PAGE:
Ingredient Casein, fat fke# Corn starch Sucrose Fiber (cellulose)$ Soybean oil Coconut oil Vitamin mixture** Mineral mixture~ DL-methionine

glkg diet

200 328 300 30 50 30 20 40 2

*Diet analyz%dhad approximately 13pg nickel/kg. #Casein Wmremov~ of nickel by EDTA accordingto the method of Davis et al. [12]. ~~utritive fiber (cellulose) was acid washed according to the method of Sundermanet al. [13]. Vitamins per kg diet: 4000 IU all-trans retinol; 1000 IU cholecalciferol; 150 mg all-rac-cw tocopherol; 1.47 mg menadione sodium bisulfite; 5 mg thiamin ”HCL; 7.20 mg riboflavin; 6.00 mg pyridoxine “HCL; 15 mg Ca pantothenate; 30.0 mg nicotinic acid; 1.38 g choline chloride; 0.2 mg $#icacid;0.2mgD-biotin; 25mgcyanocobalamin; sucrose to20g. Minerals per kg diet: Na HP04“ 2 H20 3.15 g; KH2P04 3.82 g; KC14.77 g; MgC12“6 H20 4.24 g; CaC03 12.49 g; Fe3 04 “ 7 H O 174.22 mg; ZnSO -7 H O 131.9 mg; CUSO “7 H O 4&mg” o~3 Na2M00 mg ~a2~;~%12~$~ 23.6 mg; Mn~04 “5 H20 30.8 mg; K?0.26mg; NiS04” ; ~~ O ~. ‘g; 37.76Na2*013” mg; H3 032. 5H?i00”50mg; 6 mg; NaF 2.21 cK13”6w0’”61mg mg; (C 3COO)2Pb .3 H$O O.1 3 mg; “ su&ose to“4d“g.

140

G.1.STANGLand M. KIRCHGESSNER

RESULTS At the end of the experimental period after a total of 7 weeks nickeldeprived animals from the second offspring tended to have a lower body weight gain than nickel-adequatecontrol animals (184 t 19 vs. 197 f 32 g, p
Ni-deficient

Ni-adequate

Brain Phosphatidylserine Phosphatidylethanolamine(diacyl) Phosphatidylcholine

mg/g tissue 3.19 k 0.18 2.98 ? 0.13 4.49 ? 0.29 4.38 ? 0.31 7.70 k 0.42 7.16 * 0.35

Erythrocyte Phosphatidylethanolamine(diacyl) Phosphatidylethanolamine(plasmalogen) Phosphatidylcholine

mg/g membranes 0.17 t 0.00 0.19 * 0.00+ 0.20 t 0.01 0.21 t 0.02 1.33 t 0.05 1.45 t 0.05

*Data are means t SEM, n=24 for Ni-depletion group and n=23 for Ni-adequate group.xmeans were compared by Student’st test; ‘significantly different means (pcO.05). Brain was remarkable for high levels of polyunsaturatedfatty acids (PUFA), particularly (n3) PUFA in phosphatidylserine (PS) and PE. Fatty acid composition of total brain lipids and PC is shown in Table 3. Nickel deficiency had only slight effects on the proportions of saturated fatty acids (SFA), monounsaturated fatty acids (MUFA) and PUFA of total lipids in brain. Rata fed a nickeldeficient diet tended to have higher total SFA proportions in brain than nickel-adequaterats, whereas total MUFA level did not differ between the groups. The proportionof PUFA in total lipids of brain was somewhat lowered in nickel-deprivedrats, and caused by a reduction of 22:4 (n-6) and 22:6 (n-3). Alterations in fatty acid composition of individual phospholipidswere strongest in brain PC. In brain PC, nickel-deficient rats had significantly lower total SFA levels and higher total MUFA proportions than nickel-adequate rats. This effect was mainly due an increase in 18:1 at the extent of 16:0. Nickel deficiency caused an elevation of (n-6) and (n-3) PUPA proportions,which was particularly due to a rise in 18:2 (n-6), 20:4 (n-6) and 22:6 (n-3). Fatty acid composition of brain PS and PE was demonstrated in Table 4. Total SFA and MUFA level in brain PS remained unchanged due to dietary nickel supply, whereas the proportionof total (n-6) PUFA in PS and PE of nickel-deprived rats tended to be higher than that of nickel-adequaterats. Table 5 shows the fatty acid composition of total lipids and PC in erythrocyte membranes. Erythrocyte lipids from nickel-deprived rats had a significantly higher MUFA level than erythrocyte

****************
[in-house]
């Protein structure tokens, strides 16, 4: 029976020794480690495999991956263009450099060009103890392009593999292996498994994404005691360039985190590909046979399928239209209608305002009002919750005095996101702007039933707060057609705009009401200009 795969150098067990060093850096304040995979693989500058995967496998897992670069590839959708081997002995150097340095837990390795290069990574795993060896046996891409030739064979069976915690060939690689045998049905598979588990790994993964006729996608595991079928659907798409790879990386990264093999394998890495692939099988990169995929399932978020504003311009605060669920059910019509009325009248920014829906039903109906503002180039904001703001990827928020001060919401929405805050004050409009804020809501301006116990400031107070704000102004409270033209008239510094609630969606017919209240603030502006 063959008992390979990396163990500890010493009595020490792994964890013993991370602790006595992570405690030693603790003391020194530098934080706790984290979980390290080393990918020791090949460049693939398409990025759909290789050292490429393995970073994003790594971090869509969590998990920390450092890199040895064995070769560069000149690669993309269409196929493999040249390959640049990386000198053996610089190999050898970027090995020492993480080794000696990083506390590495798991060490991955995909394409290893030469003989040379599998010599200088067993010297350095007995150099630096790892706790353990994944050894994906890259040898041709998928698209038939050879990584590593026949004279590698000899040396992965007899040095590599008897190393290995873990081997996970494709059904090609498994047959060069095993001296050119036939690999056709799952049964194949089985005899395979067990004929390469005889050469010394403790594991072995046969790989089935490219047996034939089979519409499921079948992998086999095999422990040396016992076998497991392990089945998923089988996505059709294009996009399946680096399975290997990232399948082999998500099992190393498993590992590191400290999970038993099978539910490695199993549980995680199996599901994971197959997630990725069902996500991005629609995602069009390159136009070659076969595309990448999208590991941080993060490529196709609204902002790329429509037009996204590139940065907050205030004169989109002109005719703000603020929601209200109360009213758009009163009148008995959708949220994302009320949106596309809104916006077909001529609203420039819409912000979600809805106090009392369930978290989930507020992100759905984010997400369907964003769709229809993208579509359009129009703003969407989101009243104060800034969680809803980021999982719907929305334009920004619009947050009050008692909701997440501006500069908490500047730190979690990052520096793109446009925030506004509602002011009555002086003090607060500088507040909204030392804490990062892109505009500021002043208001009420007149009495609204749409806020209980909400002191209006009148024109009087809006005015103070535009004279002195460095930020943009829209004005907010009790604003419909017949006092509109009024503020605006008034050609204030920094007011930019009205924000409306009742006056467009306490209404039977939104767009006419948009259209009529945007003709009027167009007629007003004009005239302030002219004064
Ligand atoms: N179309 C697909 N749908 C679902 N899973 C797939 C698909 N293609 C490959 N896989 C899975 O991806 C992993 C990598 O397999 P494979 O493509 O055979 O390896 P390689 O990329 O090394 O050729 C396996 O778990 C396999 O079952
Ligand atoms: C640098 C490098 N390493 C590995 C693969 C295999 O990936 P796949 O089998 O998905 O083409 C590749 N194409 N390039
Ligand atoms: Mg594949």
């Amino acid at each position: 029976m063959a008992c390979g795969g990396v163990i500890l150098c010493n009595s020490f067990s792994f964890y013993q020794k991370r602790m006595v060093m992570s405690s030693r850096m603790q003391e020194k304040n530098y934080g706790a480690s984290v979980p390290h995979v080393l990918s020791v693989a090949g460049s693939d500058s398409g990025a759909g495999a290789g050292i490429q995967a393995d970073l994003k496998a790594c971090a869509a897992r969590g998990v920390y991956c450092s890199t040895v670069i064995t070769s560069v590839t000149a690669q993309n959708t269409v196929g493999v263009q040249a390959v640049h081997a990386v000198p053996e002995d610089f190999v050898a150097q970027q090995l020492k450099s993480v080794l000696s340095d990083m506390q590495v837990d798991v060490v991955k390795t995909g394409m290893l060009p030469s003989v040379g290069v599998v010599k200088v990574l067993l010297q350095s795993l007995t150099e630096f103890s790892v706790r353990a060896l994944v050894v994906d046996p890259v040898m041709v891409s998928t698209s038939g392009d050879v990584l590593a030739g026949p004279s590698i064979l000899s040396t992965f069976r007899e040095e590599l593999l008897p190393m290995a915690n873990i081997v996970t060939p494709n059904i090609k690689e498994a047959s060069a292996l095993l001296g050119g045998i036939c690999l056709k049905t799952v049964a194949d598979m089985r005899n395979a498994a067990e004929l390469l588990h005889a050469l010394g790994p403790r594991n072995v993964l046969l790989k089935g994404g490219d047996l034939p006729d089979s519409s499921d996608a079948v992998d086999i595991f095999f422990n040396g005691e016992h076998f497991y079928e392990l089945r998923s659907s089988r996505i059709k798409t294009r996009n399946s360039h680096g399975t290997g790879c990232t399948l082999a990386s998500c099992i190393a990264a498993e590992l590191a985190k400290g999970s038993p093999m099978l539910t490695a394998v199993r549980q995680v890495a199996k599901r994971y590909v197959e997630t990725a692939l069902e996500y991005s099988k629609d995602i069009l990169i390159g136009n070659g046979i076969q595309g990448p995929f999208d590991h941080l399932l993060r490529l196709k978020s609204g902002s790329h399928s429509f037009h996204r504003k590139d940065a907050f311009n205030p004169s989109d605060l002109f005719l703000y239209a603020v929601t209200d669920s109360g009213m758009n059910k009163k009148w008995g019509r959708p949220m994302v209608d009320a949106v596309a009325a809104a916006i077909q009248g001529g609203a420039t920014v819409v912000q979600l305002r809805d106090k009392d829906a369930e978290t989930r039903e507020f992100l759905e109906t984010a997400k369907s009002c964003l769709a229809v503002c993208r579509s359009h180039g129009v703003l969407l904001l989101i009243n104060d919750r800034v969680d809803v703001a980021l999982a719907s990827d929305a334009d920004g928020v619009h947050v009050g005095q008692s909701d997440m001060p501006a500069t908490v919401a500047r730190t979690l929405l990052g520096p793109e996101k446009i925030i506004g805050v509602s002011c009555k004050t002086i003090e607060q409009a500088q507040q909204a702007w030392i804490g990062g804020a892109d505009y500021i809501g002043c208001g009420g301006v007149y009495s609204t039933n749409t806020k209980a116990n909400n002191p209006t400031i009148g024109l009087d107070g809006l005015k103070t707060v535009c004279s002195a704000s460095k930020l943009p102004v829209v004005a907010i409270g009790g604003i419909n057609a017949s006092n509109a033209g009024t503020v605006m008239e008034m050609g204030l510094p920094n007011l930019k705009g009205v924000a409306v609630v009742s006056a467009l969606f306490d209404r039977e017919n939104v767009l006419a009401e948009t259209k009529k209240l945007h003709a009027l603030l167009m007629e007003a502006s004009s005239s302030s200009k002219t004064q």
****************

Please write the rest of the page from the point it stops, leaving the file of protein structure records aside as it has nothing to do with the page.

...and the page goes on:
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lipids from nickel-adequate rats. This was mainly due to a rise in 18:1. The most striking elevations were found in individual PUPA levels. Total lipids in erythrocytes from nickeldeprived rats tended to have a lower proportion of PUFA than those from nickel-adequate rats, which was due to a TABLE 3 Proportionsof Saturated, Monounsaturatedand PolyunsaturatedFatty Acids in Total Lipids and phosphatidylcholine of Brain from 7 Week C)~X#s Fed a Nickeldeficient or Nickel-adequate

Fatty acid

Total lipids Ni-deficient Ui-adequate mol/loo

Phosphatidylcholine Ni-deficient Ni-adequate mol fatty acids

SFA 14:o 16Z O 18:O 20:o 22:o 24:O Total

0.31 * 20.28 * 19.20 * 0.56 * 0.53 * 0.73 * 41.61 *

0.03 0.11 0.08 0.01 0.01 0.02 0.15

0.35 * 20.02 * 19.19 * 0.54 * 0.51 * 0.68 * 41.30 *

0.02 0.07s 0.04 0.01 0.01+ 0.02s 0.10s

43.08 * 14.04 i 0.32 * 0.30 * 0.27 * 57.69 t

0.56 0.11 0.01 0.01 0.01 0.51

44.94 * 14.14 * 0.29 + 0.29 * 0.27 * 59.65 i

0.51+ 0.16 0.01S 0.02 0.02 0.46+

MUFA 16:1 18:1 20:1 22:1 24:1 Total

0.54 t 19.67 i 1.51 * 0.22 * 1.00 * 22.94 *

0.01 0.14 0.02 0.00 0.02 0.16

0.56 * 19.56 * 1.44 * 0.22 * 0.97 * 22.76 i

0.01 0.11 0.02+ 0.00 0.02 0.15

0.75 i 26.44 * 1.10 * 0.13 * 0.11 * 28.52 k

0.01 0.26 0.01 0.01 0.00 0.26

0.80 * 25.67 * 0.99 * 0.15 i 0.12 * 27.73 t

0.02+ 0.27+ 0.03+ 0.01 0.01 0.27+

1.17 * 0.56 i 0.60 i 8.87 i 5.74 i 0.65 * 17.38 f

0.02 0.01 0.01 0.06 0.08 0.02 0.08

1.14 * 0.54 * 0.60 * 8.67 * 6.15 * 0.56 & 17.45 *

0.02 0.01 0.01 0.03+ 0.05+ 0.02+ 0.06

1.40 * 0.55 * 0.32 * 5.36 * 0.69 * 0.21 * 8.53 *

0.05 0.03 0.01 0.13 0.02 0.01 0.18

1.27 * 0.53 i 0.30 * 4.90 * 0.62 * 0.19 * 7.81 *

0.03+ 0.03 0.01 0.12+ 0.02+ 0.01 0.16+